For a very brief introduction to relaxation, click through to my Coping Skills section.
Relaxation training is a very popular component of pain management. By itself, relaxation can be an enjoyable experience, but when used as a way to extend activity and help a person maintain control, it becomes a very potent tool. It’s important that if the latter aspects of relaxation are to be a focus, relaxation must become habitual, well-developed so that it can be employed quickly, and then integrated into activity.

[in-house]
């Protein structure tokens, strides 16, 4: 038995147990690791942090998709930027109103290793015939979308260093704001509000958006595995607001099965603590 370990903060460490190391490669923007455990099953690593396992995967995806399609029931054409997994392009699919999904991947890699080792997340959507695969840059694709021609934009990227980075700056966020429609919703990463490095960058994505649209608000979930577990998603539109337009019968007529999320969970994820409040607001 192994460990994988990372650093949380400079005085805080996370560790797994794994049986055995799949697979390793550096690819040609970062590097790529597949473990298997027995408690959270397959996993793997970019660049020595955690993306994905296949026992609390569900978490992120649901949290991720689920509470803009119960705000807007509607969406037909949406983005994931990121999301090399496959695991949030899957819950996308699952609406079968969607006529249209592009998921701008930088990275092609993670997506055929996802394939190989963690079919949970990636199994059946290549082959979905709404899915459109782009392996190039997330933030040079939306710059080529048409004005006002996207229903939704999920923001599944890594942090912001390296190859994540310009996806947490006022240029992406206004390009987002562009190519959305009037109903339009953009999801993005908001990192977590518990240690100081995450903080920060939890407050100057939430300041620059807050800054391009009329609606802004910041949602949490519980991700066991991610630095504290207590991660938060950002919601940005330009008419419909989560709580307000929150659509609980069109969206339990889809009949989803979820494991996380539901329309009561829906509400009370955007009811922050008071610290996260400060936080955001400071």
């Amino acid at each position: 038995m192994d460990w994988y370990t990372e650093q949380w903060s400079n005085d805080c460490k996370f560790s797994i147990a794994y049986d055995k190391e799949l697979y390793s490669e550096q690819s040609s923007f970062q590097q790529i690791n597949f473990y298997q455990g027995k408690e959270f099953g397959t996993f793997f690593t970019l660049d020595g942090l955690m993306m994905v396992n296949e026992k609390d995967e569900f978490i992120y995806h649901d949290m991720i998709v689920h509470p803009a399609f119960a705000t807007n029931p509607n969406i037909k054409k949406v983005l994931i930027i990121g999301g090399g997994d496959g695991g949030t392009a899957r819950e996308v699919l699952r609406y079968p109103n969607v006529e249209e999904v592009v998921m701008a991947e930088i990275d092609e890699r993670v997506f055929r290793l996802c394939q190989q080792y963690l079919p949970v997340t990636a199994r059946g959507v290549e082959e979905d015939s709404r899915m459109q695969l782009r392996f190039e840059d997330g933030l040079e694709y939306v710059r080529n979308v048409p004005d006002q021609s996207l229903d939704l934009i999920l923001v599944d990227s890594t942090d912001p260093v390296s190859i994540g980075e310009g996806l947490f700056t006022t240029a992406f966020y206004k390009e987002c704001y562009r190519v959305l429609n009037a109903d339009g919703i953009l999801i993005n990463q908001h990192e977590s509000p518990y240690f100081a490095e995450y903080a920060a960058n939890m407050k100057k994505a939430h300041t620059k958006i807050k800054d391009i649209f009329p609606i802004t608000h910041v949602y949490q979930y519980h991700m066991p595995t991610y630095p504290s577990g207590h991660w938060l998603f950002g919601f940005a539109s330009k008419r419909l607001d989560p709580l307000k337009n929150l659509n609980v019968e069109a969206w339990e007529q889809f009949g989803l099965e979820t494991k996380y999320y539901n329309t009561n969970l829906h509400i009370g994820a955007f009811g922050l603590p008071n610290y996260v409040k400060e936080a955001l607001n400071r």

If relaxation remains a soothing withdrawal activity it can become just a passive coping strategy, encouraging reduced interaction with the ‘real’ world and feared activities.
There is a good deal of research into relaxation as a coping strategy – for the moment I’ll leave citing references as I want to focus on specific types of relaxation in future posts. Suffice to say that if you use Google Scholar and type in ‘relaxation chronic pain’ you’ll come up with a huge number of references (go on, try it – you know you want to!).
If you have a specific relaxation technique that you’d like to learn about (or want to share) – don’t forget to leave a message below, or drop me a line at my email – adiemus [at] clear [dot] net [dot] nz
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